In the current climate of coronavirus-related disruption, attending business school seems like a good way to gain the skills I will need to thrive in a quickly changing landscape.
I had originally planned to study an MBA, but this would require waiting for a few years while I gained experience.
Should I stick with the original plan, or consider taking a pre-experience program now?
This week's Applicant Question is answered by Susan Cera, admissions consultant at Stratus Admissions.
If you are just completing your undergraduate degree or in your final year of university, the economic climate may seem daunting.
As such, remaining in school and enhancing your academic profile may be a great option while the global economy recovers.
Depending on what pre-experience business masters you pursue now, you can work for several years then apply to MBA programs later.
The graduate employment landscape
According to a Eurostat report released on July 2, unemployment numbers for young persons (under 25) in the European Union is 15.7%.
Although this is substantially lower than the unemployment rate from 2009 to 2013, it is a sharp increase over the first quarter of 2020.
In the United States, youth (16-24) unemployment skyrocketed from 10.3% in March 2020 to 27.4% in April, and has now dropped to 20.7% in June 2020, according to a July 2 report from Statista.
Needless to say, there are many young adults who are willing and able to work but are not able to find positions.
These numbers don’t even capture those who are under-employed, having taken a ‘lesser’ position in order to be able to pay the rent and pay off student loans.
Many university students who were expecting to be gaining valuable real world experience this summer have had their internship offers rescinded or watched opportunities evaporate during the interview process.
Absent this experience, it may be more challenging to find a position after graduation.
Advantages of a pre-experience masters
If this is your situation, remaining in school for a pre-experience masters could offer an opportunity for an internship next summer or during the academic program—setting you up to be more competitive for even better roles when you complete your masters.
Similarly, recent university graduates may find themselves competing for entry level positions with young professionals who have lost their jobs after a year or two in the workforce.
These individuals may be willing to take a lesser position in order to remain employed, which may result in recent graduates with limited or no experience missing out on opportunities.
If this is the case with you, a pre-experience business masters may be the perfect way to build new skills and knowledge so you are a more competitive candidate for target positions a year from now when the economy is recovering.
There are a number of different types of pre-experience programs to consider. Finding the right fit for you depends on both your academic background and your goals.
Non-business majors looking to land entry level positions in banking, consulting or marketing should take a look at one-year general business masters programs.
These programs attract a diverse class of individuals with humanities and technical majors, often forming a very international cohort.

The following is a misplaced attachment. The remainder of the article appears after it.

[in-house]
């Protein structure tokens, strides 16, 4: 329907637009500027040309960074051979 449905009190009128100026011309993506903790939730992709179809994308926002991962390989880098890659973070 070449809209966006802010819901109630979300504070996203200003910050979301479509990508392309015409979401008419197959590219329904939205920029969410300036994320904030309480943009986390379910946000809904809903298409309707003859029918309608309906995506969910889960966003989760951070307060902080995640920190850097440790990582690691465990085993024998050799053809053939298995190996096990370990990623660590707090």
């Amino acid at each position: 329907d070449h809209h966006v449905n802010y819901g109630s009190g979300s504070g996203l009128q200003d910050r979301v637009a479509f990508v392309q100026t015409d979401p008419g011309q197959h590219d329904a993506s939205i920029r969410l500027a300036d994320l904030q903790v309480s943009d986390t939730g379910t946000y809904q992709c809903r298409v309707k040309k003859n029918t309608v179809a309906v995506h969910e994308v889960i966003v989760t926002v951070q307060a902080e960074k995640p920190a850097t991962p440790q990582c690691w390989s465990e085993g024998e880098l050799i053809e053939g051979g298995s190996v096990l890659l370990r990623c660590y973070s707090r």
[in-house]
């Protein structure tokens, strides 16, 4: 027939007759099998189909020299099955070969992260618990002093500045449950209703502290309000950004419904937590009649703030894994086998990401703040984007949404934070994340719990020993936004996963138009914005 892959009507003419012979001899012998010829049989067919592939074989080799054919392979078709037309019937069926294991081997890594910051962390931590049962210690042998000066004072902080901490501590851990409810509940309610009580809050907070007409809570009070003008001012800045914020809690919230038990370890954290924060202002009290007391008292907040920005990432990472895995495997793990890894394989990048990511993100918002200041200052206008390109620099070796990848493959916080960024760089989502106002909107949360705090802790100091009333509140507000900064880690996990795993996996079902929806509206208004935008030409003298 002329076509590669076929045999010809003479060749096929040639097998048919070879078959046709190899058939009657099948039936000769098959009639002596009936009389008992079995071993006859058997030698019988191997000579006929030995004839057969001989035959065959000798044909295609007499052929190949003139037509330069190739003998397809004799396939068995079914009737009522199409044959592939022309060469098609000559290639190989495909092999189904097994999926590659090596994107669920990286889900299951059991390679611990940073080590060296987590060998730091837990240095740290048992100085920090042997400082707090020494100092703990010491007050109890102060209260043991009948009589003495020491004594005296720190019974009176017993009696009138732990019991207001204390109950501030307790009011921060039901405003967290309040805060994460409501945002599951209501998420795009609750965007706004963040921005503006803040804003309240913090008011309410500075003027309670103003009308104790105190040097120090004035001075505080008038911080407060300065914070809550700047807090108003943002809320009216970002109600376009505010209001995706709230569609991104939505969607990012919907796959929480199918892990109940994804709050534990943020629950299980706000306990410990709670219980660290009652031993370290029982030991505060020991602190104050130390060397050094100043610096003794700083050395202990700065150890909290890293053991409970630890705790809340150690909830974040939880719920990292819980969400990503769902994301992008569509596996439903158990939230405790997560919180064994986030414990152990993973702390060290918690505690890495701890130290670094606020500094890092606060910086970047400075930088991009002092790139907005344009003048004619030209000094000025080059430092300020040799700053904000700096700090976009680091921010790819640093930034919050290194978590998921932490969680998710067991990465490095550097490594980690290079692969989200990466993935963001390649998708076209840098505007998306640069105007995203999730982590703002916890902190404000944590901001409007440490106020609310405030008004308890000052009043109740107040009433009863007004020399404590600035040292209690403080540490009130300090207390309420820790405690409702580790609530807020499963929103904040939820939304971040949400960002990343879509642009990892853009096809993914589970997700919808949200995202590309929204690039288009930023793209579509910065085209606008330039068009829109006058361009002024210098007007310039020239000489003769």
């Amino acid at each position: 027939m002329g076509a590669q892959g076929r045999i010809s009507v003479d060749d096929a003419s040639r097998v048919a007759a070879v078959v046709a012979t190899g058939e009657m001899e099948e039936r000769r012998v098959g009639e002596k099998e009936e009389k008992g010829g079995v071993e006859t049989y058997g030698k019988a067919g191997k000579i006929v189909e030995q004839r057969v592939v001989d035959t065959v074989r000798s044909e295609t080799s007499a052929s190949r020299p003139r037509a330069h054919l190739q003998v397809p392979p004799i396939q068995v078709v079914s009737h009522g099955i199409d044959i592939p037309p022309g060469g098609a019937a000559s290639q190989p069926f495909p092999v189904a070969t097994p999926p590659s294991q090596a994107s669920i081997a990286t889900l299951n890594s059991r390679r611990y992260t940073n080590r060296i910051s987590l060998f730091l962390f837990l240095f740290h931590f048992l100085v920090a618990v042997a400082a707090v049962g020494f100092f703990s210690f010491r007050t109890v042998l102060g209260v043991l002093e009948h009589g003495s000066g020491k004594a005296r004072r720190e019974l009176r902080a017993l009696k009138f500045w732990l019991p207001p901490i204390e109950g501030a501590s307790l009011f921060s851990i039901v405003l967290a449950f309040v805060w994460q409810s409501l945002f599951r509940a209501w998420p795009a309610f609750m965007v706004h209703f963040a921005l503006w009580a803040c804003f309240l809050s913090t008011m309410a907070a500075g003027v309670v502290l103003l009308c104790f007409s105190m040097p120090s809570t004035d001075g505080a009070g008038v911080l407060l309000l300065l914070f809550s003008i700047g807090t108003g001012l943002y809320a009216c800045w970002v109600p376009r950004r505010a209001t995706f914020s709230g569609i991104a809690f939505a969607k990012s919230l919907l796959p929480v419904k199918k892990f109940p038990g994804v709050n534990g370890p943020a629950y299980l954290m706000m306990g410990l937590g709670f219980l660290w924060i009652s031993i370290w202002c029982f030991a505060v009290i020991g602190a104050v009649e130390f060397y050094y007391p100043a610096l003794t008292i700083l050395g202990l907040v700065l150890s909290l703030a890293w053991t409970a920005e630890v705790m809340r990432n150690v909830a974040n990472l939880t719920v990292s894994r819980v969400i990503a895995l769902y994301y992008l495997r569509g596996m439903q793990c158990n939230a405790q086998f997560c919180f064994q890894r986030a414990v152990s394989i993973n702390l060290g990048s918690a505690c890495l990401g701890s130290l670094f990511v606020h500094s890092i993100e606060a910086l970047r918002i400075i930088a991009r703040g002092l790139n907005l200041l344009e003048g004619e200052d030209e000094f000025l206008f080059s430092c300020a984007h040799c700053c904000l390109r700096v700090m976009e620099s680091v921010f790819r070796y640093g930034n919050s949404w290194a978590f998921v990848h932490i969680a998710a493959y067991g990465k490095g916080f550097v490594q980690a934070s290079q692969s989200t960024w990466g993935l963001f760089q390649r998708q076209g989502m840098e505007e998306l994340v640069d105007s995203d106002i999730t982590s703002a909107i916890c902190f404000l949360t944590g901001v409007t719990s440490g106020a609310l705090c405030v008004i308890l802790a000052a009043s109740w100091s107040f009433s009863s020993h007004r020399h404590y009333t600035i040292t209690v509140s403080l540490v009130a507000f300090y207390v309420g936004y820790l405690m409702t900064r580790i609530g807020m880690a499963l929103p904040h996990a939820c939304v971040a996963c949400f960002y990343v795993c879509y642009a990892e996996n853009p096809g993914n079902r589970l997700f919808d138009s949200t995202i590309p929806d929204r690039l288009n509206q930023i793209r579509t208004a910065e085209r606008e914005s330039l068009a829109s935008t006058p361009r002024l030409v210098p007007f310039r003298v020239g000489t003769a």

Top pre-experience Master's programs
The University of St. Gallen’s MA in Strategy and International Management (SIM) is the perennial favorite in Europe. London Business School’s Masters in Management (MiM) is the premier program in the UK.
Although Master’s in Management programs are less widespread in the US, Duke University Fuqua School of Business’ Master of Management Studies (MMS), Michigan Ross’ Master of Management (MM) and UVA’s McIntire School of Commerce’s MS in Commerce are the most highly rated pre-experience programs.
Specialized pre-experience business programs
If you have a targeted goal in finance or analytics, you may want to consider a Master in Finance (MSF or MFin), Master in Business Analytics, or Master in Data Analytics. For the more technically inclined, a Master in Financial Engineering might be the right fit.
Many business schools offer these programs which do not require any formal work experience.
If you have your eyes set on working in a specific industry or function (e.g. healthcare, human capital or supply chain) look for analytics programs that offer a concentration in your area of interest.
Most of these programs offer a STEM designation for individuals who are looking for an OPT extension allowing them to work in the United States for up to three years after graduation.
As a young adult just starting what will likely be a 30 plus year career, think of a pre-experience masters as an investment in your future.
You will likely find that your salary will be higher than if you started your first job right out of university.
If you complete a one-year business masters directly out of undergrad or with just a year or two of work experience, you can still consider an MBA later in your career.
Next week, you'll have the chance to ask Victoria Dudka, admissions consultant at MBA Strategy, anything you want about getting into business school.
Victoria has been working as an admissions consultant since 2013.
Over 200 of her clients have been admitted to top business schools (Kellogg, Tuck, Darden, LBS, INSEAD, Chicago Booth, Columbia), and around 80% of them are international candidates, who applied to MBA programs worldwide.
Preparation for a top school application is a time and effort consuming process, so Victoria supports candidates at every application step by giving expert advice.
Got a question you'd love Victoria to answer? Submit your question